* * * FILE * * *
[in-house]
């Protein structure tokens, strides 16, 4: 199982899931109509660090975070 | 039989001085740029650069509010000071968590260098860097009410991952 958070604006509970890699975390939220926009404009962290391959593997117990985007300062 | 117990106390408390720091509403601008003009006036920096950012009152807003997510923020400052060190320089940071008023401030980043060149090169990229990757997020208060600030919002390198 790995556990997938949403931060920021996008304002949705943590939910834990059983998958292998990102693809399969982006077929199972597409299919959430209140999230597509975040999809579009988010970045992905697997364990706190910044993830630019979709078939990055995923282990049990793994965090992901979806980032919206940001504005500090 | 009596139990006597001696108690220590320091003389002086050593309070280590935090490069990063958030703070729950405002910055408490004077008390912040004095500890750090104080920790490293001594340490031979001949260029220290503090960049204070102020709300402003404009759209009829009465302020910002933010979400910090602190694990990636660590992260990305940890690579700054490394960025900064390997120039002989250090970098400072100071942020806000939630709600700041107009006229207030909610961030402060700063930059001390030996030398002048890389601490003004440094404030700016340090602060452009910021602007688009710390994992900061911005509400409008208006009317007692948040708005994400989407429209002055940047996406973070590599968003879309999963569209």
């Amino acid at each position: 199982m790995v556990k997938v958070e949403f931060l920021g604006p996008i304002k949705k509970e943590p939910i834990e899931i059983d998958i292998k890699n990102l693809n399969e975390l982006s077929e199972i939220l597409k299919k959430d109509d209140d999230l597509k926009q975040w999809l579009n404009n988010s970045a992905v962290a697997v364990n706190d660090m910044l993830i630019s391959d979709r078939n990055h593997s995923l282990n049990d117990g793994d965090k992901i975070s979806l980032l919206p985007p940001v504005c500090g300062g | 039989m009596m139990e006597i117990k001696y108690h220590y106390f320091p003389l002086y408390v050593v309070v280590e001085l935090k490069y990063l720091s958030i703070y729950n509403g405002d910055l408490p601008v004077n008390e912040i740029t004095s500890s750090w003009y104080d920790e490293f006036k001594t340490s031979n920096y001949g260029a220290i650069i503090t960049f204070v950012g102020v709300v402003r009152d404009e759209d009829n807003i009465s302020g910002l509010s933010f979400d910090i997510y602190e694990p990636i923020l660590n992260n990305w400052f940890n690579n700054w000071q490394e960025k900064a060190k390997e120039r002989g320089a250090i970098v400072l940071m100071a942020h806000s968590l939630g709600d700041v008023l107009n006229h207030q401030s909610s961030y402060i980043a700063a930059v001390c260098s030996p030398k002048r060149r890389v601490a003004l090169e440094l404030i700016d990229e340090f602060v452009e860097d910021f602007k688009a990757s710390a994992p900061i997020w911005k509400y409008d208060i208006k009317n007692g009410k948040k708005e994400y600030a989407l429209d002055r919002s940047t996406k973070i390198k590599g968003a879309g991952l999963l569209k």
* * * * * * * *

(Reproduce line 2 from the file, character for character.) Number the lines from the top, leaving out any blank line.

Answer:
């Protein structure tokens, strides 16, 4: 199982899931109509660090975070 | 039989001085740029650069509010000071968590260098860097009410991952 958070604006509970890699975390939220926009404009962290391959593997117990985007300062 | 117990106390408390720091509403601008003009006036920096950012009152807003997510923020400052060190320089940071008023401030980043060149090169990229990757997020208060600030919002390198 790995556990997938949403931060920021996008304002949705943590939910834990059983998958292998990102693809399969982006077929199972597409299919959430209140999230597509975040999809579009988010970045992905697997364990706190910044993830630019979709078939990055995923282990049990793994965090992901979806980032919206940001504005500090 | 009596139990006597001696108690220590320091003389002086050593309070280590935090490069990063958030703070729950405002910055408490004077008390912040004095500890750090104080920790490293001594340490031979001949260029220290503090960049204070102020709300402003404009759209009829009465302020910002933010979400910090602190694990990636660590992260990305940890690579700054490394960025900064390997120039002989250090970098400072100071942020806000939630709600700041107009006229207030909610961030402060700063930059001390030996030398002048890389601490003004440094404030700016340090602060452009910021602007688009710390994992900061911005509400409008208006009317007692948040708005994400989407429209002055940047996406973070590599968003879309999963569209």